After our disastrous 4 hour drive down to La Jolla two weeks ago we did a little google maps research and discovered that Sundays seemed much better than Saturdays. Everyone is traveling to the beach on Saturday, but Sunday appears reserved for locals.
So we set out on Sunday, this time half an hour earlier, and headed south. Fifteen minutes down the highway the Miata tire pressure light came on. We pulled off and visited the nearest gas station. The air machine was “out of order.” We drove down the street. “Pay $1 to cashier for air.” It was at this point that we realized two things: 1) the tires were definetely not flat and 2) the old air gauge that I’d given Sam long ago was broken, as was the gauge on the gas station air pump.
So we did what Sam wanted to do when the indicator light first sounded: go to the nearest Costco. This was available via a short detour down the 605 freeway, but once we were there there was no wait for the machine and we discovered that all the tires were overinflated already. Perhaps that’s why the sensor went off, although I’m not sure why it wouldn’t have gone off weeks ago. Either way, we were back on the road.
The rest of the drive went smoothly and we still made it there in an hour less time than two weeks ago even with the 45+ minute diversion of tire pressure. We ended up parking, and much closer than last time, around noon.
However, there were dark clouds on the horizon, and the sun had barely peeked from behind the clouds since Oceanside.
There was still a healthy amount of people on the beach, predominantly folks who obviously didn’t live nearby. The hotel-managed beachfronts were nearly devoid of humans altogether. The area in front of the marine room, however, was packed with wetsuits and snorkels of all ages.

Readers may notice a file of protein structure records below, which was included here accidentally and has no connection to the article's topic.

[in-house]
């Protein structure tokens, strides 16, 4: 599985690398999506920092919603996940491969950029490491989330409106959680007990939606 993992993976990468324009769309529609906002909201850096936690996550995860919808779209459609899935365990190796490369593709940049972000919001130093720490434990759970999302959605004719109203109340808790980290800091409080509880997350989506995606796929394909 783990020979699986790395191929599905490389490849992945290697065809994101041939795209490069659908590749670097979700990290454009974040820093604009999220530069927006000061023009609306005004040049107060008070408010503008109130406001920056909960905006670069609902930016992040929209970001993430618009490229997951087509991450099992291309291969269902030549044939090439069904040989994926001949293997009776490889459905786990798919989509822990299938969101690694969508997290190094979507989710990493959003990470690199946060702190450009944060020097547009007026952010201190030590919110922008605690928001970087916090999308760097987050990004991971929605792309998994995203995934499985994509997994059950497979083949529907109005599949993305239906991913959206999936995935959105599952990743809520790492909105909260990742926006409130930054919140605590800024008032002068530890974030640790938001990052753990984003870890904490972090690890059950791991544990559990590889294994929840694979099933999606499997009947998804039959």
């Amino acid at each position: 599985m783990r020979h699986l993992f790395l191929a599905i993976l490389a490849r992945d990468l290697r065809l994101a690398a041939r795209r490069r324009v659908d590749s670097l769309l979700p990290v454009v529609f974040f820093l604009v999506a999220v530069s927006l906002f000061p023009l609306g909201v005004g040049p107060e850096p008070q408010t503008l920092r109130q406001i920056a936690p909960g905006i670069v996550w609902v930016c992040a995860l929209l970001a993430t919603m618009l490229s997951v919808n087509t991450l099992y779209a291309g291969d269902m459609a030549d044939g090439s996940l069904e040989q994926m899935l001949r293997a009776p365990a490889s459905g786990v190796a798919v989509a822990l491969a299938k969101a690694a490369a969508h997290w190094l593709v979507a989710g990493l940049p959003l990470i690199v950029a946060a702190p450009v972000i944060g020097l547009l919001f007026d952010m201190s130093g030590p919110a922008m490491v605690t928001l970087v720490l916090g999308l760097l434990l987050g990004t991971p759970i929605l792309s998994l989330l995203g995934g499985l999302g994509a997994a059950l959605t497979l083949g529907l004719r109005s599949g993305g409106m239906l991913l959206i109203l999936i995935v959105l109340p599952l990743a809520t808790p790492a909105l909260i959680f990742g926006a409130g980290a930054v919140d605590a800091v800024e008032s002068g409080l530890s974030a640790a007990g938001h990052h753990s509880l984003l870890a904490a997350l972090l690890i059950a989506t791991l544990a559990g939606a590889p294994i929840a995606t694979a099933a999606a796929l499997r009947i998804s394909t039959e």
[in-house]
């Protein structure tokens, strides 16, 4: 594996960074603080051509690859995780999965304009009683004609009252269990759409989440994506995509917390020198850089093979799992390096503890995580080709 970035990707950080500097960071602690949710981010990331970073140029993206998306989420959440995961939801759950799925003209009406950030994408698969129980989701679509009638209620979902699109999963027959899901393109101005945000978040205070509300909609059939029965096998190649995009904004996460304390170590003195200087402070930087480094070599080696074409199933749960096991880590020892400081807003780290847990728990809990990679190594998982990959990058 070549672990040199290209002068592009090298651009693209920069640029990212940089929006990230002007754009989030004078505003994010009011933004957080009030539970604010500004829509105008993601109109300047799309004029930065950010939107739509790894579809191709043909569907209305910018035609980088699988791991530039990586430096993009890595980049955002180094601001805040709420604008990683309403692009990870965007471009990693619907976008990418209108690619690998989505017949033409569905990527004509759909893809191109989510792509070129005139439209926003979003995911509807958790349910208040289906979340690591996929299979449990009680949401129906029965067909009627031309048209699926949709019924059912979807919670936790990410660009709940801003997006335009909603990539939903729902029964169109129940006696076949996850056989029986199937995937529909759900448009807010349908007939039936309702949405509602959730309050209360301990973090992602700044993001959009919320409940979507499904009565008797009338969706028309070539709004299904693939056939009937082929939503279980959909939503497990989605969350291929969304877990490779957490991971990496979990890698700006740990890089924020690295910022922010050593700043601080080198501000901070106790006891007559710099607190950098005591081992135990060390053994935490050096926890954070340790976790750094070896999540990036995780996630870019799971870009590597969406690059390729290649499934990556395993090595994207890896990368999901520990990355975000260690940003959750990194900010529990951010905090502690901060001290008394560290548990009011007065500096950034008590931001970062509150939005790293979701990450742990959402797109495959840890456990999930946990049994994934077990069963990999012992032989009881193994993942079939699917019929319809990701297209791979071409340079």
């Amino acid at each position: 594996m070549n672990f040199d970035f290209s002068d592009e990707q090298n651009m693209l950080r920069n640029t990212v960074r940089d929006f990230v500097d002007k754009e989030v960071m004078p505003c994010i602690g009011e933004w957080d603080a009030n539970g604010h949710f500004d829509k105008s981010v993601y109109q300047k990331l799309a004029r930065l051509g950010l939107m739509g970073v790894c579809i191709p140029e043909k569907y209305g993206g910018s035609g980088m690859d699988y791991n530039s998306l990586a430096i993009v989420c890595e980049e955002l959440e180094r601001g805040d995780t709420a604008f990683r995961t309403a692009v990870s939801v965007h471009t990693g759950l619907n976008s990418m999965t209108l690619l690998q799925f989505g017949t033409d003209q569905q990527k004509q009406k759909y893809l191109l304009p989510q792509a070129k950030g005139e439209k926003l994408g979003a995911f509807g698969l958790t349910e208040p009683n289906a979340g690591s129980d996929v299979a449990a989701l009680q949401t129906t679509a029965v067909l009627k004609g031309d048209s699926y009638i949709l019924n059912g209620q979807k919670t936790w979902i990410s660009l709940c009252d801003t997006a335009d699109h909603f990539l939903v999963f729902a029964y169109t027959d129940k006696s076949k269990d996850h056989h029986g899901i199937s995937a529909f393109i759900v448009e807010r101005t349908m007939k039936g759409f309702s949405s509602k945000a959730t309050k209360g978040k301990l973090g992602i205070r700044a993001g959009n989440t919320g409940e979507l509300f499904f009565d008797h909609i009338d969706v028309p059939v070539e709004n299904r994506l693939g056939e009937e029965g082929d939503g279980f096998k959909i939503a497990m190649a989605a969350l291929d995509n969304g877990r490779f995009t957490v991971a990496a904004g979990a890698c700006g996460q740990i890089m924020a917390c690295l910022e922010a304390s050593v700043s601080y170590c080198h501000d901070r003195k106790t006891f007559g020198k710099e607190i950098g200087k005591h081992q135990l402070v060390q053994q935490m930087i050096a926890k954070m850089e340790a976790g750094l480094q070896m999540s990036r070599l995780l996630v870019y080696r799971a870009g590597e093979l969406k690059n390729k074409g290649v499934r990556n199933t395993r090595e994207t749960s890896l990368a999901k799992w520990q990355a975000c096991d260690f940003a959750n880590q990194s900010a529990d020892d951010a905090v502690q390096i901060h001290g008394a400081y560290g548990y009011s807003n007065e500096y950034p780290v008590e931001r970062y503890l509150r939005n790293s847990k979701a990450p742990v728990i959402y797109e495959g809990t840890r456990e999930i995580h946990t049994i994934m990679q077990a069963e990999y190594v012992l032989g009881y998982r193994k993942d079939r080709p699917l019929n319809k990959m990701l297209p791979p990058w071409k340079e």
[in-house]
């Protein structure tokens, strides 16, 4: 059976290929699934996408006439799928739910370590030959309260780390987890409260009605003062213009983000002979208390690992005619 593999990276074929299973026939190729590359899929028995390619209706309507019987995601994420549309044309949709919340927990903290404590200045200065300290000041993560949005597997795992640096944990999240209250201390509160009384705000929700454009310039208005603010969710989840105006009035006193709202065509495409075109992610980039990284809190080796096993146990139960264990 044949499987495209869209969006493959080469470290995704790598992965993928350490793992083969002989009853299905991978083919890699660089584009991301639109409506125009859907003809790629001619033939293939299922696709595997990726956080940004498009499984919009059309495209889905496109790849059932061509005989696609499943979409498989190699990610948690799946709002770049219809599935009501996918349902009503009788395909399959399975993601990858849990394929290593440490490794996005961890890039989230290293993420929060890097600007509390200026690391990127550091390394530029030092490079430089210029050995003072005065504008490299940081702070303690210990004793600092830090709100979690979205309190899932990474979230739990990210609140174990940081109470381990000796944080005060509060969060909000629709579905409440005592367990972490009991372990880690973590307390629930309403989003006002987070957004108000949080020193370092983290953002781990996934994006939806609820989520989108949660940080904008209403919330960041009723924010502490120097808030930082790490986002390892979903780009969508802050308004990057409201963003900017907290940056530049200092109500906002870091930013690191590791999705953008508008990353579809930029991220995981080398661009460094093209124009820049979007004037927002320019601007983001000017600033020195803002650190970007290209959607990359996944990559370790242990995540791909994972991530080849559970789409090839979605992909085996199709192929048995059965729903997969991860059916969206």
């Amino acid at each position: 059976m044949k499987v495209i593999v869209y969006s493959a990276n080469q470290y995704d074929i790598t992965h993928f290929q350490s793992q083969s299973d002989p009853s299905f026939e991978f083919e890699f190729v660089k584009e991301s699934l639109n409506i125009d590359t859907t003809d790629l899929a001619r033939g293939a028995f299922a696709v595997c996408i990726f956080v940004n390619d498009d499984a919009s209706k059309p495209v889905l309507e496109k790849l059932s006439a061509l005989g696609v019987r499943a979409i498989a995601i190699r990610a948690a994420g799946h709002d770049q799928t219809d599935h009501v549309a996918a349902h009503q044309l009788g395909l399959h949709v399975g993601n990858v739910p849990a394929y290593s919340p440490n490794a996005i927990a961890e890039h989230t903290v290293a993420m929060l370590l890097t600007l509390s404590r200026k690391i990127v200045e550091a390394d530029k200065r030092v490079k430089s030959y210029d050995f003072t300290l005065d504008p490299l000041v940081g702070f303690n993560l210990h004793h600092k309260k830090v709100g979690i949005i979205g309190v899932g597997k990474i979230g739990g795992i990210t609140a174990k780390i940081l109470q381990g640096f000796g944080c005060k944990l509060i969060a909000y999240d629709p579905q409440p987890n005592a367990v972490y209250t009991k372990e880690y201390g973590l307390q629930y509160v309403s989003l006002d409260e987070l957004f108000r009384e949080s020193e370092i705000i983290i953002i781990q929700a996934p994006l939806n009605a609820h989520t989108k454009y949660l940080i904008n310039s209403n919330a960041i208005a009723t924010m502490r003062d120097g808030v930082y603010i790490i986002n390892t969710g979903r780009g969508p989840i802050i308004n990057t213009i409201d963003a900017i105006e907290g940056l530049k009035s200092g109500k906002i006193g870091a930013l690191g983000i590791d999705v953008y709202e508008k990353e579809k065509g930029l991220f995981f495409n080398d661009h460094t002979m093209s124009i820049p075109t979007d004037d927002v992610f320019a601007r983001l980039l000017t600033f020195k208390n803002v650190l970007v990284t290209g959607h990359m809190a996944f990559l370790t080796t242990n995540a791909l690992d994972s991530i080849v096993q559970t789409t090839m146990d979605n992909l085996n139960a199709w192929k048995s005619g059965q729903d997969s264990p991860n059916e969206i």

Despite the abundant cloud cover the colder waters kept everything under the waves clear in the park area. I swam south, perhaps more than ever before, in search of sharks among the long seagrass. I found none. In fact, I found very little worth mentioning at all except for a brightly colored sheepshead fish and a large thornback ray who wasn’t perturbed by my entering of his personal space in the slightest.
I eventually swiveled and headed closer to shore and northward. As usual, after chanting my mantra “there’s nothing out here!” they all appeared at once. The sharks had massed by the marine room, nearly directly in front of the crashing sea wall. The shallowest and most dangerous part of the beach where the waves crash out as well as in because of the concrete sea wall not allowing them to lap on the shore.
But this was where the sharks were, obviously using something other than sight to navigate around because the throw distance of a photon in the crashing and bashing and sandy maelstrom felt barely longer than the tip of my nose. But, perhaps I could capture some “moody” photographs. Until I realized every ten year old and their mother was competing with me, not to take pictures but to shout at the top of their lungs and kick their feet as hard as possible. All things sharks don’t take kindly too and vacate upon perception of.
The lack of sunshine meant that shivers weren’t just limited to sharks and eventually I had to bow out.
Around 4pm, as we were packing up, the lifeguards forced everyone out of the water due to lightning. Apparently it had rained while I was in the water and the booms I’d heard weren’t just the waves crashing over my head.
Of course, as soon as we were in the car and driving away from the beach the clouds parted and the sun shone down on La Jolla Shores again.